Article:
Surgical Robotics and the Attack of the Patent Trolls

By Tim Sparapani

Even when they are terrifying, like in Terminator films, robots are cool. 

That’s especially true about the burgeoning field of surgical robotics. While we are not yet at the Empire Strikes Back moment when robots replace Luke Skywalker’s hand after Darth Vader sheers it off, we are getting close. These new surgical robots are creating a surge of intellectual property advancements and improving patient outcomes.Like Terminator or Darth Vader though, patent trolls and patent privateers threaten the surgical robotics industry’s vitality and growth.

Recently, Fox Business News’ Liz Claman tweeted she was obsessed with a company called Intuitive Surgical ISRG -0.71%.  Turns out she had good reason — the company that makes the da Vinci robotic surgery system has returned over 2700% to shareholders.  While Intuitive Surgical has been around for two decades, others are joining this innovation movement. For example, Johnson & Johnson JNJ -0.89% and Google GOOGL +2.82% recently announced they are partnering to jump into the robotic surgery market, while smaller companies like North Carolina’s TransEnterix just filed an application with the FDA for approval of their lower-end surgical robot.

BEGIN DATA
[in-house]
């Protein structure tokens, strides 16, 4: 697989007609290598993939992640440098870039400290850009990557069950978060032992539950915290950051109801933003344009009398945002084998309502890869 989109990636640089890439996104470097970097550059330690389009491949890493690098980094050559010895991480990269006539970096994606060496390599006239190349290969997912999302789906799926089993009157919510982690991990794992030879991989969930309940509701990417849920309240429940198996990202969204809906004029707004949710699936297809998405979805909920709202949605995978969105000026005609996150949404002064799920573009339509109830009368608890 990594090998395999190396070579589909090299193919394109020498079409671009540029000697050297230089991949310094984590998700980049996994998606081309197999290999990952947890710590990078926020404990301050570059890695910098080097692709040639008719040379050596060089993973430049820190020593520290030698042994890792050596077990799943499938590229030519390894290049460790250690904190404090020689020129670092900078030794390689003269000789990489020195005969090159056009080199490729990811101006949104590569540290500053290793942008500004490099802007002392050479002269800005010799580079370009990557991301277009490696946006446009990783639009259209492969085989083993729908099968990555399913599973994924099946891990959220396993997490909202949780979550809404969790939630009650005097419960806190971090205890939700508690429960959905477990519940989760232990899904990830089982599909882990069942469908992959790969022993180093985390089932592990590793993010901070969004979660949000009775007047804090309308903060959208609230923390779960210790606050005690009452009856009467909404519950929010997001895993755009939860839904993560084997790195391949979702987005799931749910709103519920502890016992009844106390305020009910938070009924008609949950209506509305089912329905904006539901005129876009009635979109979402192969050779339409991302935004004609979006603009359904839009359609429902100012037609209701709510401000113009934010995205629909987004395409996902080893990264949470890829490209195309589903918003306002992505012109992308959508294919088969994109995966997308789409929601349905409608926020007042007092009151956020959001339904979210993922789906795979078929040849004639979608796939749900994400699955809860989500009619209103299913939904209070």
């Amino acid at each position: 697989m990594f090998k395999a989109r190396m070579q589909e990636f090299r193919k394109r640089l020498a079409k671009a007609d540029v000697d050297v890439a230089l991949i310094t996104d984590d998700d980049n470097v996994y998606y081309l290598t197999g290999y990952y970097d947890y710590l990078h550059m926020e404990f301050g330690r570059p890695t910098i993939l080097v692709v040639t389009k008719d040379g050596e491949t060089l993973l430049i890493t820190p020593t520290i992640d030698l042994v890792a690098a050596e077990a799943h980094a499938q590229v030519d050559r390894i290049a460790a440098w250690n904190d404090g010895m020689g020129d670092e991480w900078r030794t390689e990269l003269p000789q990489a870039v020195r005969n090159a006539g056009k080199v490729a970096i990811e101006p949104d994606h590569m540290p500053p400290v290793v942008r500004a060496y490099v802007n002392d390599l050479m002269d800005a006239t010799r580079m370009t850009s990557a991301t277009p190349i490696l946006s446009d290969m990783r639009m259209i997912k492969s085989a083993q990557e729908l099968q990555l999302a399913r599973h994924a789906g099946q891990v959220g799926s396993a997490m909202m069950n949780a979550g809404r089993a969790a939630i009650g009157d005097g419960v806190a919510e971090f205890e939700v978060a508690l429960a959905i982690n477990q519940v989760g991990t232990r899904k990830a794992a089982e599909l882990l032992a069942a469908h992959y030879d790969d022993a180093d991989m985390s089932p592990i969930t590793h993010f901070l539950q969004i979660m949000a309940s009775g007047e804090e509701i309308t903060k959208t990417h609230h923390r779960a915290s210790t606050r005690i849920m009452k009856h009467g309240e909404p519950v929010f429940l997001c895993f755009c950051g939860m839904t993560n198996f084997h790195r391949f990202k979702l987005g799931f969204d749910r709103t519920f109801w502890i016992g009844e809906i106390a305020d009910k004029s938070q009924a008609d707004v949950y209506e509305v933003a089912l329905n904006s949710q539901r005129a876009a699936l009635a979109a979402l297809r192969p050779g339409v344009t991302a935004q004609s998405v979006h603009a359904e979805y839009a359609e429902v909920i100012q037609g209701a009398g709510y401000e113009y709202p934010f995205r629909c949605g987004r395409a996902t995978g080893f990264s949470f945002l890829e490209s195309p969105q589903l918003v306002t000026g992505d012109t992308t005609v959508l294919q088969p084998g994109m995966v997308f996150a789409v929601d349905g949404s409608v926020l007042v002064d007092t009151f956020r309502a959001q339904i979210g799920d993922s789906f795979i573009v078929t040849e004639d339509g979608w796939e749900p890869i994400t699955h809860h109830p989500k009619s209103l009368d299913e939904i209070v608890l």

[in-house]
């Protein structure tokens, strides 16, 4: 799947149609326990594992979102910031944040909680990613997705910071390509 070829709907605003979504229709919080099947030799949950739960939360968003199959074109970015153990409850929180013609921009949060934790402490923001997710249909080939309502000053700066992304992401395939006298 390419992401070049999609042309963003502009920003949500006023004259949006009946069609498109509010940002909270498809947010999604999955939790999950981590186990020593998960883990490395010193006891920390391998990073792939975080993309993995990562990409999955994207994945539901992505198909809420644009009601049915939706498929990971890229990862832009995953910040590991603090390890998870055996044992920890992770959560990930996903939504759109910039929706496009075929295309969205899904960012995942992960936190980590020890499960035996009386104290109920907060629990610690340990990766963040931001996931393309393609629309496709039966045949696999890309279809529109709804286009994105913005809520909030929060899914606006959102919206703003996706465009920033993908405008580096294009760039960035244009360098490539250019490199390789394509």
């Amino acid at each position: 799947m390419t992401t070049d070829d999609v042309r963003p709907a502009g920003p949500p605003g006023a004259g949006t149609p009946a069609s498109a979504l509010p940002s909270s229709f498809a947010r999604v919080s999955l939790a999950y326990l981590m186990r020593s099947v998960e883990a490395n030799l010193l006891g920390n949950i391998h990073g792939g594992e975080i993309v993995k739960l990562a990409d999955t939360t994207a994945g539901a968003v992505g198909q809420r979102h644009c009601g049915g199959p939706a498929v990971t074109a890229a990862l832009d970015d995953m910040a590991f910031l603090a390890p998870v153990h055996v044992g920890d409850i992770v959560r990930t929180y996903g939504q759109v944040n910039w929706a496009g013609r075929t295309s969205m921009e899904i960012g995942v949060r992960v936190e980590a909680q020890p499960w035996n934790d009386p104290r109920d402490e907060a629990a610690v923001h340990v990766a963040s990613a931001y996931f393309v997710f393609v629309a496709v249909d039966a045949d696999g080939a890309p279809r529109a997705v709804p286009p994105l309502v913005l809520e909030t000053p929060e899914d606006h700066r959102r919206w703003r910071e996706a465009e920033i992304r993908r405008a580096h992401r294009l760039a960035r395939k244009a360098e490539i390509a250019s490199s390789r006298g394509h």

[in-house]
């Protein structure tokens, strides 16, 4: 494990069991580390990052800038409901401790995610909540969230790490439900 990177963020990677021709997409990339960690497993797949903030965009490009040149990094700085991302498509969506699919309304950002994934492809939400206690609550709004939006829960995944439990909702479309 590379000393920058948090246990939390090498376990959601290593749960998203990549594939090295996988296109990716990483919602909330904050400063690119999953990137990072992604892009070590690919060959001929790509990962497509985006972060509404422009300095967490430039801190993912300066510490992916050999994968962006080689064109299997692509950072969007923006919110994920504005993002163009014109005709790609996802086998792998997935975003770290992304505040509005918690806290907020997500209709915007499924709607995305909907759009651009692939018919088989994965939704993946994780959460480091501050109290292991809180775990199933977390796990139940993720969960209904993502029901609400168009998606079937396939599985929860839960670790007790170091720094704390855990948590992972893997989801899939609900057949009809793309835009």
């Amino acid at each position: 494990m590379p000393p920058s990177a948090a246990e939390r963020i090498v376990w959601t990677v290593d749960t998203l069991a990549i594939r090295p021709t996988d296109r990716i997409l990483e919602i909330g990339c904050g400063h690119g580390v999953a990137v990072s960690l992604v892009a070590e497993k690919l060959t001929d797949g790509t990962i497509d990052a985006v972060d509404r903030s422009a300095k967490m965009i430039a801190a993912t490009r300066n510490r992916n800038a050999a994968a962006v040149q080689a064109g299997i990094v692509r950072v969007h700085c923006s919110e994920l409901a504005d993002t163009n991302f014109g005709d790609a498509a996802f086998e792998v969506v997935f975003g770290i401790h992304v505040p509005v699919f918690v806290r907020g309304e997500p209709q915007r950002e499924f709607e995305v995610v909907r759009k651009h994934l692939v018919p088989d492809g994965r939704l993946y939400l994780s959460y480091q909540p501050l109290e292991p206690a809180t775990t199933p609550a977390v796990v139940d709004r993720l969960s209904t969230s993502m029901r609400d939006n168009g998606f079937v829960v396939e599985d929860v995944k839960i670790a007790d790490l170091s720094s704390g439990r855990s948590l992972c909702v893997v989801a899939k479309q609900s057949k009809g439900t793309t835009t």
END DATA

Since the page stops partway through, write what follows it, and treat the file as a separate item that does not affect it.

The growth of this market is astounding. A recent report by WinterGreen pegged the surgical robot device market at $3.2 billion in 2014 and predicts that figure will reach $20 billion by 2021 as next generation devices, systems, and instruments are introduced.  Intuitive Surgical’s systems alone were used in over 570,000 procedures last year and the company’s annual report says that more than 2.5 million robotically-assisted procedures have been done worldwide to-date.


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